RUGBY WORLD CUP
The Walking Wounded – down before the first RWC 2023 whistle blows
The Rugby World Cup is yet to kick off, but many teams have already been beset by injuries to key players.
Tournament hosts France have been particularly hard hit by injuries. Les Bleus were still reeling from the loss of star flyhalf Romain Ntamack to a knee injury last month when lock Paul Willemse was ruled out of the showpiece event due to a thigh injury on the eve of the tournament.
Centre Jonathan Danty and prop Cyril Baille are also missing from the 23 that will face the All Blacks in the Pool A opener on Friday, but the pair are expected to feature later in the tournament.
It falls to Matthieu Jalibert to pick up the mantle at No 10 in the absence of Ntamack, with the Bordeaux man partnering skipper Antoine Dupont. With 26 caps to his name, Jalibert is an experienced campaigner, but he faces an uphill battle to provide the same level of dynamism as Ntamack.
New Zealand are not without their own injury issues, with centre Jordie Barrett failing to recover from a knee injury in time to face the French. Anton Lienert-Brown comes in at 12 in Barrett’s absence. Prop Tyrel Lomax also misses out after sustaining a nasty gash on his knee in last month’s record defeat to the Springboks.
It’s not the nicest thing to do as a coach at the start, to tell someone they’re going home.
Lock Brodie Retallick (knee) and flank Shannon Frizell (hamstring) are also still not ready, but they remain with the squad as their return-to-play timelines are on track for later in the Pool phase.
Wing Emoni Narawa’s tournament was over before it began, with the 24-year-old on his way home after the recurrence of a back injury. A replacement for Narawa is yet to be named.
“It’s incredibly sad,” All Blacks coach Ian Foster told reporters. “At Twickenham last week, he ran his fastest time of the year, he was coming back.
“It’s incredibly sad for him, he’s worked hard to get here and we’re excited about where he’s at. The best thing for him from here is to go and rehab at home. It’s not the nicest thing to do as a coach at the start, to tell someone they’re going home. He’s a popular part of this group, and I know he’ll do the right thing.”
Ireland and Boks have issues too
Ireland will consider themselves lucky to be facing minnows Romania first up after forwards Dan Sheehan (foot), Jack Conan (foot) and Dave Kilcoyne (hamstring) were ruled out of the encounter.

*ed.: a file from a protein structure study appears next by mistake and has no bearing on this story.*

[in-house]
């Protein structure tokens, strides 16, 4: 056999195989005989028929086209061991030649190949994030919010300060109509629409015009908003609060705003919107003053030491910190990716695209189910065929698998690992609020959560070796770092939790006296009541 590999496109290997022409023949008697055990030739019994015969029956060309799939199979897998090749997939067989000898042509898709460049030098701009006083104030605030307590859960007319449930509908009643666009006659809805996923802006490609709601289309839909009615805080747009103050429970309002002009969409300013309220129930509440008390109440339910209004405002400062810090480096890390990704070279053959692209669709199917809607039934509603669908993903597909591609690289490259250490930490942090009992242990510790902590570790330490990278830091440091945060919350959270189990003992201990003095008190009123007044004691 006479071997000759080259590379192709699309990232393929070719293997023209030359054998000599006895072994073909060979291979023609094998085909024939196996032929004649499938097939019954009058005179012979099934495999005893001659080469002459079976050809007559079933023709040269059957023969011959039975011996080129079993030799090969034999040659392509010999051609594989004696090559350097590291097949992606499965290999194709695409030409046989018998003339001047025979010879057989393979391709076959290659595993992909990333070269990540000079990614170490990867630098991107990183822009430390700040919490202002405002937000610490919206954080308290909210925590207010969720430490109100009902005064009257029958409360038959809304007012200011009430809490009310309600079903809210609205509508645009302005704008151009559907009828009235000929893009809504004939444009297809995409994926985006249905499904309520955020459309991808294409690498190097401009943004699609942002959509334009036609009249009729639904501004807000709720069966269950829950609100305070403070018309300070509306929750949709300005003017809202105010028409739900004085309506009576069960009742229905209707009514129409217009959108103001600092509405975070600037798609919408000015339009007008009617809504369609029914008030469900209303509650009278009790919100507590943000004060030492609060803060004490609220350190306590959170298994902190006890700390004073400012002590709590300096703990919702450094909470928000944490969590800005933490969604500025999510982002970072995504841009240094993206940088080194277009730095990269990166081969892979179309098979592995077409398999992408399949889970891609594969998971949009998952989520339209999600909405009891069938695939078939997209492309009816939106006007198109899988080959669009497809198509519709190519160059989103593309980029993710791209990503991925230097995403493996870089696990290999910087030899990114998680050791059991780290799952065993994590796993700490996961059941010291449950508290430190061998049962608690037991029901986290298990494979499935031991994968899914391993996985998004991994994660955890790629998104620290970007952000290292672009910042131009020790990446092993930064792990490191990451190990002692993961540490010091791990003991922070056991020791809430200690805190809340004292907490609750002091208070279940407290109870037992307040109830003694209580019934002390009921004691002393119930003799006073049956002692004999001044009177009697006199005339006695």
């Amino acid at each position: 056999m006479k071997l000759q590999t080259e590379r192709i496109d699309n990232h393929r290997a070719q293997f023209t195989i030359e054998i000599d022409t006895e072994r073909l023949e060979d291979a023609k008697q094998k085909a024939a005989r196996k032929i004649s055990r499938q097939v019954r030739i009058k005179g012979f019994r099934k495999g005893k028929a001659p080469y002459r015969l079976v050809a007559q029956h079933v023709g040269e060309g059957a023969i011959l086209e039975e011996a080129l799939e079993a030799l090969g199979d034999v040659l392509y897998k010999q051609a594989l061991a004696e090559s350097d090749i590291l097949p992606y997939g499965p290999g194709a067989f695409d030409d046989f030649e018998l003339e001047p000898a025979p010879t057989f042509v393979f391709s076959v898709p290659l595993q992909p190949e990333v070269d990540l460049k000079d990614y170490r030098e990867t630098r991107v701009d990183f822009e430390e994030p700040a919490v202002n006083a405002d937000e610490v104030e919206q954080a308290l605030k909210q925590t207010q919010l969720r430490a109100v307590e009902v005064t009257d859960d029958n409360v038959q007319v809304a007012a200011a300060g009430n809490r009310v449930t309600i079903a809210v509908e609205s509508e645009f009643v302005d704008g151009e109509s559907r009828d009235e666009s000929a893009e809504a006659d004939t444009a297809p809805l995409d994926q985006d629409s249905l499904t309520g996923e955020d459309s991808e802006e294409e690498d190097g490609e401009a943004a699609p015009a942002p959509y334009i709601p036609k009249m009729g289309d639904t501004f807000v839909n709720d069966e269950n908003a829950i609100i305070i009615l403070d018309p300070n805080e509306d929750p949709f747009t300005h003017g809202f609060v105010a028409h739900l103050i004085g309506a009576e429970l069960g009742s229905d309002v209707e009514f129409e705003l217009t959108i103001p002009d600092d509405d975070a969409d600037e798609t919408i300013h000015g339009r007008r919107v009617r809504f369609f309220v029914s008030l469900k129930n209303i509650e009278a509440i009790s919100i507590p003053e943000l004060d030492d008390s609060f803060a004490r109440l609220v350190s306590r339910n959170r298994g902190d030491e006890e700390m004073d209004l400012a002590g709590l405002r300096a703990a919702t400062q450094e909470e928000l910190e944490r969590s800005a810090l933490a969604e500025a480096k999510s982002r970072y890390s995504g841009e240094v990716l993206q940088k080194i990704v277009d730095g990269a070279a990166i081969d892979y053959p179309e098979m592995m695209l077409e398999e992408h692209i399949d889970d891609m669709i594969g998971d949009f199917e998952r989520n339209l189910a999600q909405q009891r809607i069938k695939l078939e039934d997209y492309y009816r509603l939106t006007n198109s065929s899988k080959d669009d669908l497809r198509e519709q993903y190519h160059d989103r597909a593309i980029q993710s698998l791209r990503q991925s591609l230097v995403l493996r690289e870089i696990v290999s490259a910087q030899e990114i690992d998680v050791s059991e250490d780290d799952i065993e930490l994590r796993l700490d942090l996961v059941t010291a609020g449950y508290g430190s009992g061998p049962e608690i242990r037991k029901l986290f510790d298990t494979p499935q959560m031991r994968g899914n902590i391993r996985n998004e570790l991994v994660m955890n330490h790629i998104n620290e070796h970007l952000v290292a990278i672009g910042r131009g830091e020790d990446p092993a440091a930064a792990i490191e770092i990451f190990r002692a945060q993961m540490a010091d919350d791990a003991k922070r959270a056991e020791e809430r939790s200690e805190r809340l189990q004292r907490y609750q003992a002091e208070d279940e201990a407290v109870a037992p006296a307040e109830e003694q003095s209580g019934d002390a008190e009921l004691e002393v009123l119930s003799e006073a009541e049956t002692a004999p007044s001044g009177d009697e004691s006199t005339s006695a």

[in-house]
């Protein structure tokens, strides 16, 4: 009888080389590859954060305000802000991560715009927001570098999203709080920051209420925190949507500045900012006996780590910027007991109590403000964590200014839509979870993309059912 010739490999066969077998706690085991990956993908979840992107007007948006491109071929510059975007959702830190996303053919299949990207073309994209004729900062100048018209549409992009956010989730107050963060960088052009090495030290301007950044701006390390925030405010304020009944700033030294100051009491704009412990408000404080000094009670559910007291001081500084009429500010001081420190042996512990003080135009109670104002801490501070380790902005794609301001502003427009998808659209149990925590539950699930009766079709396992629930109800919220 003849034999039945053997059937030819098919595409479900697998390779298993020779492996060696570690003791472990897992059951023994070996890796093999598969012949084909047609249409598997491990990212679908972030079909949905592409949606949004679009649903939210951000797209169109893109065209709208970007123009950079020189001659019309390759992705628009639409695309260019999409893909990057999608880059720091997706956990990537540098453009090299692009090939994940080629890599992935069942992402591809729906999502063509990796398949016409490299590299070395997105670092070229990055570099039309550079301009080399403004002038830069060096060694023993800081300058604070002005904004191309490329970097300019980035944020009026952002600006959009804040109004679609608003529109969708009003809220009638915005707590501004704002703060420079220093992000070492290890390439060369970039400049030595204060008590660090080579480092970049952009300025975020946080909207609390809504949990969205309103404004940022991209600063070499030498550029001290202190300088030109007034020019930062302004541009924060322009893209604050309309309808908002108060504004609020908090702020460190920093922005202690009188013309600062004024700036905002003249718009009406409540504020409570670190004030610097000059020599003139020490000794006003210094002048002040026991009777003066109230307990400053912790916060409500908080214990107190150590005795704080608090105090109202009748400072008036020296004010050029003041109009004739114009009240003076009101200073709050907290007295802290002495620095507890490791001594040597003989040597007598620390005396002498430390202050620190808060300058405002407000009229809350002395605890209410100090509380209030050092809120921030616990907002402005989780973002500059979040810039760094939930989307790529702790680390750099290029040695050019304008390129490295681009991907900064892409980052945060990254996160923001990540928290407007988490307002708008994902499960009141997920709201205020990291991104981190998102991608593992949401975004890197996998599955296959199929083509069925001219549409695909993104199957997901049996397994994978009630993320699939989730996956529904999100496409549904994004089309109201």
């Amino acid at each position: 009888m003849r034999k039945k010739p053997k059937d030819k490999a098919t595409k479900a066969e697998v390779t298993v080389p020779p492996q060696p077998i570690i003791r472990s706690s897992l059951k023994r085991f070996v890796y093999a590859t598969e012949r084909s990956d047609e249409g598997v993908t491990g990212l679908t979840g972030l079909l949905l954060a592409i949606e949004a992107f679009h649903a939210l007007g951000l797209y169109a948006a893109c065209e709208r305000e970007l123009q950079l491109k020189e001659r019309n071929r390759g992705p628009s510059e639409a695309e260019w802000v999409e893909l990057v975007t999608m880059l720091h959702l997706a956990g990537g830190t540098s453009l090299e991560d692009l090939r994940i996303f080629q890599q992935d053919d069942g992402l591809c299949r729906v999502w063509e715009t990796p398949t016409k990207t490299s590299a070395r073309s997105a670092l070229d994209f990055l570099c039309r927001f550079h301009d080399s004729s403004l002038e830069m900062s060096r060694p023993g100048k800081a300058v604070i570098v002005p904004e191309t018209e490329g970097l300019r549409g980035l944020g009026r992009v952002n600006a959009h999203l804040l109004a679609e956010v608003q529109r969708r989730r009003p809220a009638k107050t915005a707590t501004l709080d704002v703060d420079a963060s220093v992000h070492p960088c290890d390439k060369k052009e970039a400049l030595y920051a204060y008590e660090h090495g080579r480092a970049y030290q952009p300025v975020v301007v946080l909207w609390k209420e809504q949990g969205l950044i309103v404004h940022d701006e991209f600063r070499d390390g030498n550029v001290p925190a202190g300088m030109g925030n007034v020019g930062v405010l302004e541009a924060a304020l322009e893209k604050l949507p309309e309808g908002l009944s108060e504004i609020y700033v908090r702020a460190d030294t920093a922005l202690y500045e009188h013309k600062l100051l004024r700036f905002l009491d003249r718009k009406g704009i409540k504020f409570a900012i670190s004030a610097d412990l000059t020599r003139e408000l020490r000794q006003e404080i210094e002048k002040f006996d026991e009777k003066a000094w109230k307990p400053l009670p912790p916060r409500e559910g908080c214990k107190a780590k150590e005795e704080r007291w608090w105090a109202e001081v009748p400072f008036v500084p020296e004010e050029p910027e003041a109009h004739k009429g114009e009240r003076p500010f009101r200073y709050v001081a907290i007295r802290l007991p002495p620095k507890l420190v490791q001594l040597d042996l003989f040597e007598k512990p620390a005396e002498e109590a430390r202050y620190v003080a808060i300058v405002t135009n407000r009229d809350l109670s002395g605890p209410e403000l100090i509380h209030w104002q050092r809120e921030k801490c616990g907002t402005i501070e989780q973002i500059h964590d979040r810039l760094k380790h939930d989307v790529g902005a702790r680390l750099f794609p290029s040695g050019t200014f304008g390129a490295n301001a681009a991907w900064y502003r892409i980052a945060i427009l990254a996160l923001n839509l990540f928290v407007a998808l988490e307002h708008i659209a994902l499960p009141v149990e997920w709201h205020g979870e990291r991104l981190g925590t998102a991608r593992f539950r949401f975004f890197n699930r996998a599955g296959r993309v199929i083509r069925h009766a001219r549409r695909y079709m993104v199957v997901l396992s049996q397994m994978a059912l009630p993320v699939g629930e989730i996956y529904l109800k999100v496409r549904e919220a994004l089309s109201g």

Only Conan was absent from Tuesday’s training session, with the trio expected to be fit to face Tonga on 16 September. Veteran Cian Healy was not as fortunate, with the Leinster prop sidelined for 10 weeks after sustaining a calf injury in a warm-up game with Samoa.
The Springboks will be without utility back Canan Moodie (hamstring) and lock Jean Kleyn (knee) for their opener against Scotland on Sunday. Both injuries have been described as “niggles” and are not anticipated to rule the pair out for an extended period.
In a sign of the Springboks’ depth at wing, Makazole Mapimpi is not included in the matchday squad despite Moodie’s absence, with Cheslin Kolbe and Kurt-Lee Arendse named on the wings, and Willie Le Roux and Grant Williams the backline replacements. Fellow backs Handrè Pollard and Lukanyo Am were notable absentees from the Bok squad, ruled out by calf and knee injuries respectively.
Fiji have been dealt a hammer blow, with flyhalf Caleb Muntz ruled out of the tournament due to a knee injury. The 23-year-old was a key figure in Fiji’s shock victory over England at Twickenham, kicking 15 points in the 33-20 win.
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“Caleb sustained a knee injury in a non-contact session and is out of the Rugby World Cup,” head coach Simon Raiwalui confirmed on Wednesday.
“It’s most devastating for us as a group and for Caleb, he has worked so hard for the past two years with the Fijian Drua and for Flying Fijians. We feel for him as a young man (that) he misses the opportunity so close to the Rugby World Cup.”
The plethora of injuries suffered during the World Cup warm-up games sparked discussions around the wisdom of including star players in the fixtures, while injuries during training this week have underlined that the World Cup is nothing if not a war of attrition. DM